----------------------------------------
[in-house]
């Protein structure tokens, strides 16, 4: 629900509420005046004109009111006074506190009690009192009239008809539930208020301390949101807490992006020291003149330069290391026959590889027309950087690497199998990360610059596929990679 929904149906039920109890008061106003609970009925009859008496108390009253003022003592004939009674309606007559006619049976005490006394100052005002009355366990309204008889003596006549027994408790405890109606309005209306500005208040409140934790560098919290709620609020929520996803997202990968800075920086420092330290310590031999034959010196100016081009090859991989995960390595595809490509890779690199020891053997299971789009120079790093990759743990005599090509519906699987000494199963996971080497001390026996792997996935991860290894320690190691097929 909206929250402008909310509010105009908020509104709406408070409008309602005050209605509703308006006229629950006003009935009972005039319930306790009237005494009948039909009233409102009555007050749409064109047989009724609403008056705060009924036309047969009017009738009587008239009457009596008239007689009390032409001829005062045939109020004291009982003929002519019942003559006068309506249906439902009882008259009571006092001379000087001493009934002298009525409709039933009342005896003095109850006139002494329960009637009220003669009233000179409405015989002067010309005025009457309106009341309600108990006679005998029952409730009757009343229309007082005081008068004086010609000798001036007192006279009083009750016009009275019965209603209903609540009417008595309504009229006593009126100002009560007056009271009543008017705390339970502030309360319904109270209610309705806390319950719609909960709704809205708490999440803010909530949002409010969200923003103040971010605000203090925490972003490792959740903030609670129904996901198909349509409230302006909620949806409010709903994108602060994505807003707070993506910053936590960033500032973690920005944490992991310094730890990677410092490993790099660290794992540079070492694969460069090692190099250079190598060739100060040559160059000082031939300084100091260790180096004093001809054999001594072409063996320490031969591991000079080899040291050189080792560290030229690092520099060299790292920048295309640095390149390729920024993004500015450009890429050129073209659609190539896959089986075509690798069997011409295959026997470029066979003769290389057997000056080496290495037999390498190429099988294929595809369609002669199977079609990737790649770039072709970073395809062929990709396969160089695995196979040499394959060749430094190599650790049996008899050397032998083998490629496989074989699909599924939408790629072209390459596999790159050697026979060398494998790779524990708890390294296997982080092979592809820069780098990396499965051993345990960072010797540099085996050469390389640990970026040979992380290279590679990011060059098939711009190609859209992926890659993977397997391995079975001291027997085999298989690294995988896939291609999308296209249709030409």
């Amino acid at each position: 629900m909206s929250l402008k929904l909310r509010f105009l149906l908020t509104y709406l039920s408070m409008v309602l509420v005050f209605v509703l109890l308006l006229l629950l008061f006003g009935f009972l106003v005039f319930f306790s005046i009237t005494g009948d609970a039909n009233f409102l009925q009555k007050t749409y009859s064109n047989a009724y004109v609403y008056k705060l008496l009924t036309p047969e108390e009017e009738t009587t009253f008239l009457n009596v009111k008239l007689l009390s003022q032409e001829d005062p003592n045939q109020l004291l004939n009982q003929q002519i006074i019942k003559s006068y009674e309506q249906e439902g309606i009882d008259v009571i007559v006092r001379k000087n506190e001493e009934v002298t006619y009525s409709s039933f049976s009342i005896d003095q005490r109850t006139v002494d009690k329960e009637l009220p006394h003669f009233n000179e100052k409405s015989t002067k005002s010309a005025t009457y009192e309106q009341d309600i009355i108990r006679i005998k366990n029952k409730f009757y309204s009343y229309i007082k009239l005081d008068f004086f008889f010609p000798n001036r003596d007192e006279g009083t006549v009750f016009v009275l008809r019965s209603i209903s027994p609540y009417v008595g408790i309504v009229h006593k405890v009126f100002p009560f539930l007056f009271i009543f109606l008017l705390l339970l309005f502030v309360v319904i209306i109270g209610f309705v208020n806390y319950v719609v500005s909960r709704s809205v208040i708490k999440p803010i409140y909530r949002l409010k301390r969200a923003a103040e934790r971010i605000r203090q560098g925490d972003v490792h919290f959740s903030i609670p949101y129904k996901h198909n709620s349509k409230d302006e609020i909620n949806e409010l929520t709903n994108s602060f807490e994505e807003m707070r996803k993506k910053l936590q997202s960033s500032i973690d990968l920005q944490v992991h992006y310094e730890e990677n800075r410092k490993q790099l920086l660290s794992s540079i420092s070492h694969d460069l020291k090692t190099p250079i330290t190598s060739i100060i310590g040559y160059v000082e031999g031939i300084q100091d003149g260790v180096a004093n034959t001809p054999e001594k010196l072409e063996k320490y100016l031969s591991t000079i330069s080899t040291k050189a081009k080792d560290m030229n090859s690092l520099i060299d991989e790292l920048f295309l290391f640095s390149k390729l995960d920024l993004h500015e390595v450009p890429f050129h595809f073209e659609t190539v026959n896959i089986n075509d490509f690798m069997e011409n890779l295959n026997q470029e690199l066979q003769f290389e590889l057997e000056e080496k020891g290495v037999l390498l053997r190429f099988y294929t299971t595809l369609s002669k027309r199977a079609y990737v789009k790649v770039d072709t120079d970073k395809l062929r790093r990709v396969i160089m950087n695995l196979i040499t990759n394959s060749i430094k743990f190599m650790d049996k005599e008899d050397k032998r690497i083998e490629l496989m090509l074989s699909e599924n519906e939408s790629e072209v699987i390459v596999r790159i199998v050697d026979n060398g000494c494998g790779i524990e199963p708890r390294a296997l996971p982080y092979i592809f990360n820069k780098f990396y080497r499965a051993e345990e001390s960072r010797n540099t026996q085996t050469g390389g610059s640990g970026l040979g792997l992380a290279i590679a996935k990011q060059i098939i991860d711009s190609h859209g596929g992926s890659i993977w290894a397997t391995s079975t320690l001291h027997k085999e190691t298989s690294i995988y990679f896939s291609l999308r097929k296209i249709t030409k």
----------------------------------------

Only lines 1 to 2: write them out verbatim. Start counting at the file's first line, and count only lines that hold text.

[in-house]
């Protein structure tokens, strides 16, 4: 629900509420005046004109009111006074506190009690009192009239008809539930208020301390949101807490992006020291003149330069290391026959590889027309950087690497199998990360610059596929990679 929904149906039920109890008061106003609970009925009859008496108390009253003022003592004939009674309606007559006619049976005490006394100052005002009355366990309204008889003596006549027994408790405890109606309005209306500005208040409140934790560098919290709620609020929520996803997202990968800075920086420092330290310590031999034959010196100016081009090859991989995960390595595809490509890779690199020891053997299971789009120079790093990759743990005599090509519906699987000494199963996971080497001390026996792997996935991860290894320690190691097929 909206929250402008909310509010105009908020509104709406408070409008309602005050209605509703308006006229629950006003009935009972005039319930306790009237005494009948039909009233409102009555007050749409064109047989009724609403008056705060009924036309047969009017009738009587008239009457009596008239007689009390032409001829005062045939109020004291009982003929002519019942003559006068309506249906439902009882008259009571006092001379000087001493009934002298009525409709039933009342005896003095109850006139002494329960009637009220003669009233000179409405015989002067010309005025009457309106009341309600108990006679005998029952409730009757009343229309007082005081008068004086010609000798001036007192006279009083009750016009009275019965209603209903609540009417008595309504009229006593009126100002009560007056009271009543008017705390339970502030309360319904109270209610309705806390319950719609909960709704809205708490999440803010909530949002409010969200923003103040971010605000203090925490972003490792959740903030609670129904996901198909349509409230302006909620949806409010709903994108602060994505807003707070993506910053936590960033500032973690920005944490992991310094730890990677410092490993790099660290794992540079070492694969460069090692190099250079190598060739100060040559160059000082031939300084100091260790180096004093001809054999001594072409063996320490031969591991000079080899040291050189080792560290030229690092520099060299790292920048295309640095390149390729920024993004500015450009890429050129073209659609190539896959089986075509690798069997011409295959026997470029066979003769290389057997000056080496290495037999390498190429099988294929595809369609002669199977079609990737790649770039072709970073395809062929990709396969160089695995196979040499394959060749430094190599650790049996008899050397032998083998490629496989074989699909599924939408790629072209390459596999790159050697026979060398494998790779524990708890390294296997982080092979592809820069780098990396499965051993345990960072010797540099085996050469390389640990970026040979992380290279590679990011060059098939711009190609859209992926890659993977397997391995079975001291027997085999298989690294995988896939291609999308296209249709030409």